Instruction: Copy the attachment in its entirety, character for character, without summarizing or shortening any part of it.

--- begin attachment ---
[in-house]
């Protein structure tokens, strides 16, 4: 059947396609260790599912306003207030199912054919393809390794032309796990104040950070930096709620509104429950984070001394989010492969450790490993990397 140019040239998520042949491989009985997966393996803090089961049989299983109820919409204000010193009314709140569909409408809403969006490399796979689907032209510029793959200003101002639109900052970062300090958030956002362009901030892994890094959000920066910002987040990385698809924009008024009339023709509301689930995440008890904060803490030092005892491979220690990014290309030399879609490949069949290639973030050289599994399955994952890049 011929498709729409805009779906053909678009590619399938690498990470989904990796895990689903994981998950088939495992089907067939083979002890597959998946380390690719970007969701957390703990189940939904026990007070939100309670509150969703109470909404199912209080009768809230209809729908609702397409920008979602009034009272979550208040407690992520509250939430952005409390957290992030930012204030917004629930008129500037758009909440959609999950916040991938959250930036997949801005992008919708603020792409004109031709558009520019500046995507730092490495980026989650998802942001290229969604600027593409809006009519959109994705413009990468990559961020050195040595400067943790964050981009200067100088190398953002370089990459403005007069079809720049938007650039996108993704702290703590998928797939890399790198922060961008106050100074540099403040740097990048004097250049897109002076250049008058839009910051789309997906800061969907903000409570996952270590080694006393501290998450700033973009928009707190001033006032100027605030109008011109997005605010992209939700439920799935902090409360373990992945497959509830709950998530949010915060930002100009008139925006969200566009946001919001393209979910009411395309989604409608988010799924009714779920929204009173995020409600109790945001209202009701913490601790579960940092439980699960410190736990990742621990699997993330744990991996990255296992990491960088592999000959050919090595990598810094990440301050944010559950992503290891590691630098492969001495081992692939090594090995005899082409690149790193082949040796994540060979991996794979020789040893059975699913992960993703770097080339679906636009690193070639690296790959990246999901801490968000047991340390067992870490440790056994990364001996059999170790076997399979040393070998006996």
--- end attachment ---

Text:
[in-house]
């Protein structure tokens, strides 16, 4: 059947396609260790599912306003207030199912054919393809390794032309796990104040950070930096709620509104429950984070001394989010492969450790490993990397 140019040239998520042949491989009985997966393996803090089961049989299983109820919409204000010193009314709140569909409408809403969006490399796979689907032209510029793959200003101002639109900052970062300090958030956002362009901030892994890094959000920066910002987040990385698809924009008024009339023709509301689930995440008890904060803490030092005892491979220690990014290309030399879609490949069949290639973030050289599994399955994952890049 011929498709729409805009779906053909678009590619399938690498990470989904990796895990689903994981998950088939495992089907067939083979002890597959998946380390690719970007969701957390703990189940939904026990007070939100309670509150969703109470909404199912209080009768809230209809729908609702397409920008979602009034009272979550208040407690992520509250939430952005409390957290992030930012204030917004629930008129500037758009909440959609999950916040991938959250930036997949801005992008919708603020792409004109031709558009520019500046995507730092490495980026989650998802942001290229969604600027593409809006009519959109994705413009990468990559961020050195040595400067943790964050981009200067100088190398953002370089990459403005007069079809720049938007650039996108993704702290703590998928797939890399790198922060961008106050100074540099403040740097990048004097250049897109002076250049008058839009910051789309997906800061969907903000409570996952270590080694006393501290998450700033973009928009707190001033006032100027605030109008011109997005605010992209939700439920799935902090409360373990992945497959509830709950998530949010915060930002100009008139925006969200566009946001919001393209979910009411395309989604409608988010799924009714779920929204009173995020409600109790945001209202009701913490601790579960940092439980699960410190736990990742621990699997993330744990991996990255296992990491960088592999000959050919090595990598810094990440301050944010559950992503290891590691630098492969001495081992692939090594090995005899082409690149790193082949040796994540060979991996794979020789040893059975699913992960993703770097080339679906636009690193070639690296790959990246999901801490968000047991340390067992870490440790056994990364001996059999170790076997399979040393070998006996």